Thank you and I really appreciate you sharing your knowledge and ideas with me. I agree another world is possible, although I still have to wake up in this one everyday. I guess one of the greatest gifts we humans all pocess is the ability to hope so keep hoping and yes I also believe a better world takes action. I try to do my best to do my part, I can only hope others do the same.

NIJAZ DELEUT KEMO, FCD on January 25, 2012:


"We all have to gain the understanding and the experience to formulate and implement ideas. You learn from the people you're trying to organize. Something must be done in a disciplined, sustained way, and soon. It won't be easy to proceed."

TWO DANGEROUS DEVELOPMENTS IN THE INTERNATIONAL ARENA OVERSHADOW EVERYTHING ELSE: First, nuclear weapons-energy, and second, of course, is environmental catastrophe. I'll make point on new or emerging sciences and/or technologies; i.e. Bio, Cognitive, Geo-engineering, Info and Nano.

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You can't achieve significant initiatives without a larger, active, popular base. Organizing such base involves EDUCATION and ACTIVISM.

Old KARL MARX sad: "The task is not just to understand the world but to change it.", and John Cage said: "We can't change our minds (the collective consciousness)without changing the world."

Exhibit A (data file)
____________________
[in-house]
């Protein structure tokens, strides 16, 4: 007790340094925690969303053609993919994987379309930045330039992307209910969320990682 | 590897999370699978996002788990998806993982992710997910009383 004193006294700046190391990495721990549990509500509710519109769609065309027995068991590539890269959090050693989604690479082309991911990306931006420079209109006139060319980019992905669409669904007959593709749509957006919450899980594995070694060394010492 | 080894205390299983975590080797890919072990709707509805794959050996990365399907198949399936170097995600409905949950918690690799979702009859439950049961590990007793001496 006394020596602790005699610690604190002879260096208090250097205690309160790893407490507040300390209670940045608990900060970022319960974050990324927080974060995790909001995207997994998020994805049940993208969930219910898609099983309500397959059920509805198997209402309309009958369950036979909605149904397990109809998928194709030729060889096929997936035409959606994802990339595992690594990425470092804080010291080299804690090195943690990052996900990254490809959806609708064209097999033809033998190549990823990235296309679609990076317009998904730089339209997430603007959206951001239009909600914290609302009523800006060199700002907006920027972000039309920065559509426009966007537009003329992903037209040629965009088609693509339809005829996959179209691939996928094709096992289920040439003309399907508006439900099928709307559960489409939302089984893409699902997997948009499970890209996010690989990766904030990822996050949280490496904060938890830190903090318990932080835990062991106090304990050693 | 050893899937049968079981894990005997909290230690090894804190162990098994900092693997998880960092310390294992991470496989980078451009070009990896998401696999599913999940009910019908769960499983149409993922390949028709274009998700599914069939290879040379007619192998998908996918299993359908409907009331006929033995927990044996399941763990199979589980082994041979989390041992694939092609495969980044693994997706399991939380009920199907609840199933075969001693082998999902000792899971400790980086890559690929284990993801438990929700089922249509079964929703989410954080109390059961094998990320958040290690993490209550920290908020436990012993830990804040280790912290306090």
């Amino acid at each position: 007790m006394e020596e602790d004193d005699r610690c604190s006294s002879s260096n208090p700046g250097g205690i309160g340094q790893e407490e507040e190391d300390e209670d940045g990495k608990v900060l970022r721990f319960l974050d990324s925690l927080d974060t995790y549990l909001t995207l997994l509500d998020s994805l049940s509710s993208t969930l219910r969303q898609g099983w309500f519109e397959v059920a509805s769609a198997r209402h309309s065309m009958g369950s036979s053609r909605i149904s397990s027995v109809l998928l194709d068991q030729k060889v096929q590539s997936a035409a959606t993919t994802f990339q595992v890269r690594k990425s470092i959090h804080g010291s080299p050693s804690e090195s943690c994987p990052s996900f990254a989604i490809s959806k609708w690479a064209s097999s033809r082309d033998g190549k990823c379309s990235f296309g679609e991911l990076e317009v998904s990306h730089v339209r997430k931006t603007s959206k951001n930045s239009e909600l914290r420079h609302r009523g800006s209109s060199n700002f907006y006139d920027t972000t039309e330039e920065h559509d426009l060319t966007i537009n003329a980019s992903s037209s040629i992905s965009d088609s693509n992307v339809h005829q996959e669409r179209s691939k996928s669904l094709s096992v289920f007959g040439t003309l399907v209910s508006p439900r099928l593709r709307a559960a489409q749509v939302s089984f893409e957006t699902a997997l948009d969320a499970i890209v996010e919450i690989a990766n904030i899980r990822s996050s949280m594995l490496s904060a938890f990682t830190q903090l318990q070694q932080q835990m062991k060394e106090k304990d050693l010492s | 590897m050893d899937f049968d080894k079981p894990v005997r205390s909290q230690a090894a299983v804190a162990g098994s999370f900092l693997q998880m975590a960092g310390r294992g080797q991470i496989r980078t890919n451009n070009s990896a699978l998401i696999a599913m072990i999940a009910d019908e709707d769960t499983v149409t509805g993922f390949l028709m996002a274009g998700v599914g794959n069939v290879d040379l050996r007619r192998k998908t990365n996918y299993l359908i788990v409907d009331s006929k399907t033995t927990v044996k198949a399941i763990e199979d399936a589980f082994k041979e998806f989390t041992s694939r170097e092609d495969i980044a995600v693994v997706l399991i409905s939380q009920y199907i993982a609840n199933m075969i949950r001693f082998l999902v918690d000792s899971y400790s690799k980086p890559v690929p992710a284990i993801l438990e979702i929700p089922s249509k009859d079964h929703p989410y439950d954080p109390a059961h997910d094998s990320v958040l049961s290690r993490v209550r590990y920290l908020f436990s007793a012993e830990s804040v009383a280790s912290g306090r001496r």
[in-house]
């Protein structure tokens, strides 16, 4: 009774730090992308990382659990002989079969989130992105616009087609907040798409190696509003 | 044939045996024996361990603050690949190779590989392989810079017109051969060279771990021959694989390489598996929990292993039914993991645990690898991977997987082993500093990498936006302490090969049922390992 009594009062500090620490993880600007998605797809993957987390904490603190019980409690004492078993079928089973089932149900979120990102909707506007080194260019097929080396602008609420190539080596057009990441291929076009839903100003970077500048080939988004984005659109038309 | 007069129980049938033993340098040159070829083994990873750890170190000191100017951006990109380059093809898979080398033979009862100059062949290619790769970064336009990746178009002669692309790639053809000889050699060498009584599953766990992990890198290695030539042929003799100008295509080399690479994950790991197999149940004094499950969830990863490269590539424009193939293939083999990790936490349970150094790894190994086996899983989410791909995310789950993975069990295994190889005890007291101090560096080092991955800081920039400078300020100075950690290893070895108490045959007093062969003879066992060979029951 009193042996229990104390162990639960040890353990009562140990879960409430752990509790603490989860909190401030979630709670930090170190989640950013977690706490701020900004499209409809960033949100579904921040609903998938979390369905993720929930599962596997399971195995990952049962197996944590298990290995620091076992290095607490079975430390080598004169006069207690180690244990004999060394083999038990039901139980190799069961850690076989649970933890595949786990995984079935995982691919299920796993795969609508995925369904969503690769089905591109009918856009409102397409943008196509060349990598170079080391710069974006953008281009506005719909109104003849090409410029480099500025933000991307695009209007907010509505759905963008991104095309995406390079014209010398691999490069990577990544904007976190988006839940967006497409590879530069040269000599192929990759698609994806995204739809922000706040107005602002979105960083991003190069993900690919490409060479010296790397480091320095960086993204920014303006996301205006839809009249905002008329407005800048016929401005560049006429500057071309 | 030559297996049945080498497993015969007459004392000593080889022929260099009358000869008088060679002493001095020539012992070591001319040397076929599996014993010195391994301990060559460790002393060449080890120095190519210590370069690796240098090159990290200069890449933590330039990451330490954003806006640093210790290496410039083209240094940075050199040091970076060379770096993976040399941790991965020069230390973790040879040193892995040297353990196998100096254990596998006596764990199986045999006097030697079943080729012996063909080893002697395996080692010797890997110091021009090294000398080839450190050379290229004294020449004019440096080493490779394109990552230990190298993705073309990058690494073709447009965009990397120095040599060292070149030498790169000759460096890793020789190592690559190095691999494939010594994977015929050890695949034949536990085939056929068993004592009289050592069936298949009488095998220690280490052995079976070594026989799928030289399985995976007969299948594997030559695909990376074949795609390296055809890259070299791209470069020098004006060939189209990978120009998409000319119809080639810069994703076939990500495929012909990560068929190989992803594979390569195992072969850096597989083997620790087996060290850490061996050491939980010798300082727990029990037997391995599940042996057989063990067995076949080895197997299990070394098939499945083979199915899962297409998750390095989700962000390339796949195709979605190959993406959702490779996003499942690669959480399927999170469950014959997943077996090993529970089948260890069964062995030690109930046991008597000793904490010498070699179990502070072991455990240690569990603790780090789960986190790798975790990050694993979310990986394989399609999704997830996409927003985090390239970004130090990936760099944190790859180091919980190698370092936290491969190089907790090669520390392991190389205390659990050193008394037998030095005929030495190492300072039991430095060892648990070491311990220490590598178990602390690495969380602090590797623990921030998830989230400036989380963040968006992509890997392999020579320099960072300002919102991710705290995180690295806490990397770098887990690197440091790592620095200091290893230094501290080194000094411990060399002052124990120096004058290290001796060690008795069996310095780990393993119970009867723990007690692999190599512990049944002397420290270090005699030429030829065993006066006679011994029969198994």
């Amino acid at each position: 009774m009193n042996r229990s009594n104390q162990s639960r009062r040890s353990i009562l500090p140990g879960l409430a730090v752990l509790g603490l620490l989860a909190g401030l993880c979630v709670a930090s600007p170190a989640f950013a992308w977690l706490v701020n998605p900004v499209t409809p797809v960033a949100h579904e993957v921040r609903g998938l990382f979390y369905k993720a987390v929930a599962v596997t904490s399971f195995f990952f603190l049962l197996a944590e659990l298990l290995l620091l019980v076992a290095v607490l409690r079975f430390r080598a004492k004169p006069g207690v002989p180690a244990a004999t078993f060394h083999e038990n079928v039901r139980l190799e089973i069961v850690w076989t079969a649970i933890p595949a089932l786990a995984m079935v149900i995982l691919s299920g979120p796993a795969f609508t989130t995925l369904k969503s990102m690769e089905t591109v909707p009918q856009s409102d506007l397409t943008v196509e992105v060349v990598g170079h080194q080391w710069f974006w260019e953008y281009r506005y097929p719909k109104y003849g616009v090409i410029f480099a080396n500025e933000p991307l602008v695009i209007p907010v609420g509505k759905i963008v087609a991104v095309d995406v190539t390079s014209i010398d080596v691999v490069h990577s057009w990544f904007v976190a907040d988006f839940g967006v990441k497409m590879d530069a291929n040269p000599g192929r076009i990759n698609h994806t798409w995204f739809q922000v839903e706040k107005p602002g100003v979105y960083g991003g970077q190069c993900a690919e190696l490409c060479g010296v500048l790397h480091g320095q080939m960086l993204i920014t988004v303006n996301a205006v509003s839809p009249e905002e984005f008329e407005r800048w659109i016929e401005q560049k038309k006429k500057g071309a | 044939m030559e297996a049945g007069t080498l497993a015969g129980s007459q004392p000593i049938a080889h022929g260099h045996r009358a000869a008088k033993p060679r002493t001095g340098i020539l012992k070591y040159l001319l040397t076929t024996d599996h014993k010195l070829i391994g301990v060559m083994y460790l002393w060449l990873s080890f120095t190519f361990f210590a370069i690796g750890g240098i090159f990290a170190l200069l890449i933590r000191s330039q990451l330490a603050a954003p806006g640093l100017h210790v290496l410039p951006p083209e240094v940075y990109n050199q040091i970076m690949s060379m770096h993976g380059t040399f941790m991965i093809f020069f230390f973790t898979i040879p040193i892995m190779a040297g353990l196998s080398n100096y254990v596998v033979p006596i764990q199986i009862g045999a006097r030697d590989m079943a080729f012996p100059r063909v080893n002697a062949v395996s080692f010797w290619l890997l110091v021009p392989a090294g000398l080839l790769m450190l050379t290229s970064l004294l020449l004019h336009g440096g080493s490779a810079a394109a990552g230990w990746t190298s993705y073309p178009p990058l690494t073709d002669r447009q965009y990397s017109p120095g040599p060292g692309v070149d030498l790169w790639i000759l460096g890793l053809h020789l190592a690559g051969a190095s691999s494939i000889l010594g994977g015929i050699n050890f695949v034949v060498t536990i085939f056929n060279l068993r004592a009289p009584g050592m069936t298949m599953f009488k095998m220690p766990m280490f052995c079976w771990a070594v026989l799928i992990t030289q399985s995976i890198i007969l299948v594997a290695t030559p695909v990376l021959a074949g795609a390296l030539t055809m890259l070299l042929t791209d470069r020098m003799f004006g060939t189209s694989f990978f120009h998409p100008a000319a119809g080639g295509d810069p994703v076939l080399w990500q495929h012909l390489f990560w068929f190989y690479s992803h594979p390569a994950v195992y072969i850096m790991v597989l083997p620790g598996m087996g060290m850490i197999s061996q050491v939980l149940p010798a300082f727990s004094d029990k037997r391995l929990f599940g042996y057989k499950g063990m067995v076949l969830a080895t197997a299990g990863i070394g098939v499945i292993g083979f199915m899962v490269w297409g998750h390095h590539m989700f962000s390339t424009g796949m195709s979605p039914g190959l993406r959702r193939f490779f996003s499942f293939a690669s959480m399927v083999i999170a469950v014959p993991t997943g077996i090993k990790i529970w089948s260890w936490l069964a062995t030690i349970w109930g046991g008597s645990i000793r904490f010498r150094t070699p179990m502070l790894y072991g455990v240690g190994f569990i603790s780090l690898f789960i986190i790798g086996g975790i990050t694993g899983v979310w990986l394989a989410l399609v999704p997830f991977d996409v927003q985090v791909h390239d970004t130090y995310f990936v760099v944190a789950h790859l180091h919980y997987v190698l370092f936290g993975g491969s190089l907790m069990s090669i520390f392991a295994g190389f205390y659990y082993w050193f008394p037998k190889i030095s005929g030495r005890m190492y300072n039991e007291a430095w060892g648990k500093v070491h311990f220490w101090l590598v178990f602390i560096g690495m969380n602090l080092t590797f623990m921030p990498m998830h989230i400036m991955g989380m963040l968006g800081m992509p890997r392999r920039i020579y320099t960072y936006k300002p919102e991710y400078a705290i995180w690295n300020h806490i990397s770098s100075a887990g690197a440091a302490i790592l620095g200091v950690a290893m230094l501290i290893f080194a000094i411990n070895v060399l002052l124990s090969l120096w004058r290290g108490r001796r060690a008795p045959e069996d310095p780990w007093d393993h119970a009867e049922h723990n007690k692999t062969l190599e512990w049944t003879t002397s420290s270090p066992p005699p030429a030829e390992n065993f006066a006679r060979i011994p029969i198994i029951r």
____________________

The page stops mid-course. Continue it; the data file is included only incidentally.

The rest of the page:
So, I do believe that "ANOTHER WORLD IS POSSIBLE."

Looking forward to...



Internetwriter62 (author) from Marco Island, Florida on November 17, 2011:

Thanks for sharing that with me Nijaz, that is very true, unfortunately for the younger generation, anyway, it is starting to look that way.

Nijaz Deleut Kemo on November 17, 2011:

"The real danger to humanity is not that computers will come to think like humans, but that humans will come to think like computers."

Internetwriter62 (author) from Marco Island, Florida on September 30, 2011:

Thank you Terry for your kind invitations to your Keep Print Media Alive on Face book. I will be more than happy to visit your page. I'm glad you like my article on Sydney Harris, who was a truly great writer and journalist.

Terry R. Reid on September 30, 2011:

Hello, I wanted to let you know that I run a Facebook page entitled “Keep Print Media Alive!” Read a Book, Buy a Newspaper, get Ink!” and I have posted a link to your article on one of my favorite newspaper men. I think he was one of the all-time writers in the field. As I believe in making connections that reinforce our age-old love of traditional newspapers, real bound books, and papers and letters of all sorts, who better personifies the link we have today with the printed word than the likes of Sydney J. Harris? Please visit the page at As a Friend of the Print community you are welcome to post here at anytime anything that pertains to all things written and published by the late Mr. Harris and other newspaper journalists!

De Greek from UK on February 22, 2010:

I have learned something from you Young Internetwriter62 about Sydney J. Harris and I thank you :-)